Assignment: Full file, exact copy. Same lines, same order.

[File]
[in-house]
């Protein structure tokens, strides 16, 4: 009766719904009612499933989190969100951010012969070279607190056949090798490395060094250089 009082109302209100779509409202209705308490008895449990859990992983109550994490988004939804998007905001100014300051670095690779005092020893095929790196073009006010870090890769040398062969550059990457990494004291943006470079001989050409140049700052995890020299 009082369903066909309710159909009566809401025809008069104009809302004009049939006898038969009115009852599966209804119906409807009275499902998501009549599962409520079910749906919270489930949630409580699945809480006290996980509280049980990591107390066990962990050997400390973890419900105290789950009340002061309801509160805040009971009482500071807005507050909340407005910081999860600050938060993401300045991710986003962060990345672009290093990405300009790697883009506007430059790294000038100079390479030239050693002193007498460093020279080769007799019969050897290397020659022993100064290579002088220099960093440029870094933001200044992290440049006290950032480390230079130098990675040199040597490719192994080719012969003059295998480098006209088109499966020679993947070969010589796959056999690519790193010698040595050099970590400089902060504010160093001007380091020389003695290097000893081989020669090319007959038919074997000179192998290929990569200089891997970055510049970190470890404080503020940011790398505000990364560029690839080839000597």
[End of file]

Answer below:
[in-house]
């Protein structure tokens, strides 16, 4: 009766719904009612499933989190969100951010012969070279607190056949090798490395060094250089 009082109302209100779509409202209705308490008895449990859990992983109550994490988004939804998007905001100014300051670095690779005092020893095929790196073009006010870090890769040398062969550059990457990494004291943006470079001989050409140049700052995890020299 009082369903066909309710159909009566809401025809008069104009809302004009049939006898038969009115009852599966209804119906409807009275499902998501009549599962409520079910749906919270489930949630409580699945809480006290996980509280049980990591107390066990962990050997400390973890419900105290789950009340002061309801509160805040009971009482500071807005507050909340407005910081999860600050938060993401300045991710986003962060990345672009290093990405300009790697883009506007430059790294000038100079390479030239050693002193007498460093020279080769007799019969050897290397020659022993100064290579002088220099960093440029870094933001200044992290440049006290950032480390230079130098990675040199040597490719192994080719012969003059295998480098006209088109499966020679993947070969010589796959056999690519790193010698040595050099970590400089902060504010160093001007380091020389003695290097000893081989020669090319007959038919074997000179192998290929990569200089891997970055510049970190470890404080503020940011790398505000990364560029690839080839000597």